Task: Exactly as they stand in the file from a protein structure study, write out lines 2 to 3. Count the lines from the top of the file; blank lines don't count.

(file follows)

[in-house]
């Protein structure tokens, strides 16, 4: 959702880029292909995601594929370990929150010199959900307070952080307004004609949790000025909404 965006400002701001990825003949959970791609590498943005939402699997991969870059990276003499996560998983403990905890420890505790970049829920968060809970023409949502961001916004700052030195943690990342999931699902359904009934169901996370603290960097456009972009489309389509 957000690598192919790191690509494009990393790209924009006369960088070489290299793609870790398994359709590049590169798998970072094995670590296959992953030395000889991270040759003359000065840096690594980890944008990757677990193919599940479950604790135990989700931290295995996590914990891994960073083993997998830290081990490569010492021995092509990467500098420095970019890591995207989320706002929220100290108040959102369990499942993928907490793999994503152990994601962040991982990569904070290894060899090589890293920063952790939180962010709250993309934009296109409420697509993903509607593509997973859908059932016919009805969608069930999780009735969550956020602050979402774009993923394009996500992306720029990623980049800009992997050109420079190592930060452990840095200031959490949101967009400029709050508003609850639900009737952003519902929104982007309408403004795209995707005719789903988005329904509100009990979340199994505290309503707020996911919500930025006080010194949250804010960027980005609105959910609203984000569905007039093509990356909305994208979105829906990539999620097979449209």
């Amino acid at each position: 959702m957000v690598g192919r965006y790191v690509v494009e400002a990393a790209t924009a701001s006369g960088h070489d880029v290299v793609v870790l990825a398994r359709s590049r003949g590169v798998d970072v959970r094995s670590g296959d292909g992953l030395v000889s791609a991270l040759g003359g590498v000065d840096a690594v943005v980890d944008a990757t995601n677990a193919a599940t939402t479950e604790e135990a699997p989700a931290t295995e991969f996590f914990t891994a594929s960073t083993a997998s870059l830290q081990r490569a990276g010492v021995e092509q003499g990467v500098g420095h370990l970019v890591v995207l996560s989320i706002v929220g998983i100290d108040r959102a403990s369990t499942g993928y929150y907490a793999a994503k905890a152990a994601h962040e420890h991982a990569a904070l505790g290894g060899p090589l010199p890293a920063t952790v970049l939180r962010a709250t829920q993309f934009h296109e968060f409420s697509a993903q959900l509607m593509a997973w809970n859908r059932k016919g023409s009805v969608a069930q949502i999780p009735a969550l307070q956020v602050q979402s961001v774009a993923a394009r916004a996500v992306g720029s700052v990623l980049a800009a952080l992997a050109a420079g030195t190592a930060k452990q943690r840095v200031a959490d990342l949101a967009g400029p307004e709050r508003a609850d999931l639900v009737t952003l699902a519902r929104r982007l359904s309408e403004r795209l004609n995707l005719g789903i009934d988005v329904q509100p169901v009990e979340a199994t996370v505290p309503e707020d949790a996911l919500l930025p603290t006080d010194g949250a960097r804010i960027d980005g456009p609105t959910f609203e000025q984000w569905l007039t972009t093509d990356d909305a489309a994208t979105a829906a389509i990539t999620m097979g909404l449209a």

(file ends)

């Protein structure tokens, strides 16, 4: 959702880029292909995601594929370990929150010199959900307070952080307004004609949790000025909404 965006400002701001990825003949959970791609590498943005939402699997991969870059990276003499996560998983403990905890420890505790970049829920968060809970023409949502961001916004700052030195943690990342999931699902359904009934169901996370603290960097456009972009489309389509 957000690598192919790191690509494009990393790209924009006369960088070489290299793609870790398994359709590049590169798998970072094995670590296959992953030395000889991270040759003359000065840096690594980890944008990757677990193919599940479950604790135990989700931290295995996590914990891994960073083993997998830290081990490569010492021995092509990467500098420095970019890591995207989320706002929220100290108040959102369990499942993928907490793999994503152990994601962040991982990569904070290894060899090589890293920063952790939180962010709250993309934009296109409420697509993903509607593509997973859908059932016919009805969608069930999780009735969550956020602050979402774009993923394009996500992306720029990623980049800009992997050109420079190592930060452990840095200031959490949101967009400029709050508003609850639900009737952003519902929104982007309408403004795209995707005719789903988005329904509100009990979340199994505290309503707020996911919500930025006080010194949250804010960027980005609105959910609203984000569905007039093509990356909305994208979105829906990539999620097979449209």
């Amino acid at each position: 959702m957000v690598g192919r965006y790191v690509v494009e400002a990393a790209t924009a701001s006369g960088h070489d880029v290299v793609v870790l990825a398994r359709s590049r003949g590169v798998d970072v959970r094995s670590g296959d292909g992953l030395v000889s791609a991270l040759g003359g590498v000065d840096a690594v943005v980890d944008a990757t995601n677990a193919a599940t939402t479950e604790e135990a699997p989700a931290t295995e991969f996590f914990t891994a594929s960073t083993a997998s870059l830290q081990r490569a990276g010492v021995e092509q003499g990467v500098g420095h370990l970019v890591v995207l996560s989320i706002v929220g998983i100290d108040r959102a403990s369990t499942g993928y929150y907490a793999a994503k905890a152990a994601h962040e420890h991982a990569a904070l505790g290894g060899p090589l010199p890293a920063t952790v970049l939180r962010a709250t829920q993309f934009h296109e968060f409420s697509a993903q959900l509607m593509a997973w809970n859908r059932k016919g023409s009805v969608a069930q949502i999780p009735a969550l307070q956020v602050q979402s961001v774009a993923a394009r916004a996500v992306g720029s700052v990623l980049a800009a952080l992997a050109a420079g030195t190592a930060k452990q943690r840095v200031a959490d990342l949101a967009g400029p307004e709050r508003a609850d999931l639900v009737t952003l699902a519902r929104r982007l359904s309408e403004r795209l004609n995707l005719g789903i009934d988005v329904q509100p169901v009990e979340a199994t996370v505290p309503e707020d949790a996911l919500l930025p603290t006080d010194g949250a960097r804010i960027d980005g456009p609105t959910f609203e000025q984000w569905l007039t972009t093509d990356d909305a489309a994208t979105a829906a389509i990539t999620m097979g909404l449209a």